In This Issue...
The Truth About Hatching
Duck Alien X-Ray
Our Grand Opening
Our 1st Great Grandduck!
Get to Know Your Predators: Domestic Cat
Silly Suzy Goose
Reader Poll #18
to everyone who showed up for our Grand Opening! Many of
you brought along needed items and even a readiness to
help clean our barn! Thank you for making the day so
Our 1st Great
Standish was rescued in fall 2004
His son Boots hatched in 2005
Louie Louie hatched in 2006
***We do not allow eggs
to hatch at Majestic. These ducklings all arrived
Get to Know
Your Predators: Domestic Cat
Domestic Cats weigh in anywhere between 5 and 16 pounds,
although some breeds can weigh as much as 25 pounds. The
temperament of a cat will depend on its breed and
socialization. Cats are very high jumpers, excellent
hunters and catch their prey much more frequently than
they miss it.
and kittens are deadly to a duckling or small duck.
However, a full grown, heavy weight duck will most
likely not be of any interest to your full-grown cat
(unless you happen to have a bit of a monster on your
hands). Kittens can be introduced to a flock of adult
ducks with great success. In this way, a kitten can grow
up and become a pseudo member of the flock, protecting
the premises from rodents, weasels and birds. The
relationship between the guardian cat and the ducks
should be closely monitored and the cat should be
removed if you see any early signs of trouble—trust your
instincts on this one.
Silly Suzy Goose
By Petr Horacek
Silly Suzy Goose is just like all
the other geese. But how she wishes she could hang upside-down like
a bat or stretch up high like a giraffe! And wouldn't it be
wonderful to jump, jump, JUMP like a kangaroo? Suzy Goose wanders
farther and farther from her flock, visiting with animals that are
very different from her. But when Suzy meets up with a cranky lion,
she learns there may just be some advantages to blending in with the
our full recommended viewing/reading list, click
here. If you order from
Amazon.com by way of our web site, Majestic receives a
portion of the proceeds!
Question: What do
you think caused the alien face in the IBRRC mallard duck
Results of Reader Poll #17
types of fresh eggs have you eaten?
17 Barker Road
Lebanon, CT 06249
The Majestic Monthly is published 12 times per year. Back
issues can be obtained online from our
The Truth About
is the time of year when many schools are left with the end results
of their hatching programs. As part of their science programs, many
teachers incubate eggs and teach children about the different
development stages of growing ducklings.
All too frequently,
before beginning a hatching program, many teachers often neglect to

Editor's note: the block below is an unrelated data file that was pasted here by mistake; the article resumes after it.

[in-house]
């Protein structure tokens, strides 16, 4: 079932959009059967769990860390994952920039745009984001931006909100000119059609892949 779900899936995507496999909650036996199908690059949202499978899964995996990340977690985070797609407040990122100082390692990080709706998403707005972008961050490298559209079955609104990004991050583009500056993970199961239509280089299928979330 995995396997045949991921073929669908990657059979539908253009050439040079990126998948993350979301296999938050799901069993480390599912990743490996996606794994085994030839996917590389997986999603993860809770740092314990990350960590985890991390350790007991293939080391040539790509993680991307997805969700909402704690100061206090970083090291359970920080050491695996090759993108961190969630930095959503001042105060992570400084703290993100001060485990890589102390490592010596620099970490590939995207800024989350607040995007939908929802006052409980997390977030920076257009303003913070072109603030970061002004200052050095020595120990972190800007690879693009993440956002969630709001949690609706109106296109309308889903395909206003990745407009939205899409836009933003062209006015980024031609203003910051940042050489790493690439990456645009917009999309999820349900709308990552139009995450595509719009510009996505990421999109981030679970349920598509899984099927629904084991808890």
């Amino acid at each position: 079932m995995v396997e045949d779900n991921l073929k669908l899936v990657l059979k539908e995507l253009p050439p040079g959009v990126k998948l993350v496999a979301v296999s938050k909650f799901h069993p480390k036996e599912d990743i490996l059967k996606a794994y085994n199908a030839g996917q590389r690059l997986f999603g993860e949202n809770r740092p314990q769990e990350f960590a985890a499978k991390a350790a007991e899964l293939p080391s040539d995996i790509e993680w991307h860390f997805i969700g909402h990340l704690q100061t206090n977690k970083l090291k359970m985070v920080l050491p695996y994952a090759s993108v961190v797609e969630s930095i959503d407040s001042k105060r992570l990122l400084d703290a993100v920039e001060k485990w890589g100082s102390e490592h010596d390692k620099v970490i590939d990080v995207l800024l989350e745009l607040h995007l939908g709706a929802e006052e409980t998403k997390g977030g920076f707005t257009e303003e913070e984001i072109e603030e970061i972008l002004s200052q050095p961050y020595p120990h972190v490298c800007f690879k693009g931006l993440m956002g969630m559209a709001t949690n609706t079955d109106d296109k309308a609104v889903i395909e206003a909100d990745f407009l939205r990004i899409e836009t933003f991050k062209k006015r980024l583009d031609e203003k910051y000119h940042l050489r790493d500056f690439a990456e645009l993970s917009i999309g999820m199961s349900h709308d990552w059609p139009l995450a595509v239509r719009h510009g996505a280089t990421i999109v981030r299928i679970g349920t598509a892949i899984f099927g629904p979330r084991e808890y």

research proper incubation techniques, nutrition, and care and
housing requirements for the birds they hatch out. The end result is
malnourished, homeless ducklings living in un-enriching classroom
environments, or being dropped off on ponds or at animal shelters.
In some instances ducklings are even sent home with children to
unsuspecting and unprepared parents. We receive many emails from
both parents and teachers, asking us to take custody of ducklings
that have been hatched out in the classroom.
It’s like a game of
hot potato. The one stuck with the duckling in the end is left
trying to find a quick-fix solution to get rid of it. Animal
shelters are left taking responsibility for the brunt of the problem
while parents and teachers walk away and consider the situation
handled and over with. But the problem is not over. Many shelters
become inundated at this time of year, while others are unequipped
to provide proper care for waterfowl. Sadly, many shelters face the
difficult choice of euthanizing those birds that they have no space
for or cannot find homes for (Majestic does not euthanize waterfowl
except in tragic situations when an animal’s situation is hopeless).
A parent who removes
a neglected duckling from a classroom without confronting the school
about the program may have good intentions, but good intentions just
aren’t enough. Saving one duckling is a fine place to start, but
nowhere near the right place to finish. Many teachers have every
expectation of hatching out more homeless birds in their next year’s
class, teaching the same irresponsibility and thoughtlessness
regarding animal care to children year-after-year.
We urge schools to
use alternatives such as picture books, models, videos, and
classroom drawing activities in lieu of hatching programs. Some
ideas and resources for teachers can be found at the following
United Poultry Concerns - Hatching Projects
AnimalsConcers.org - Hatching Projects
Fortunately, more and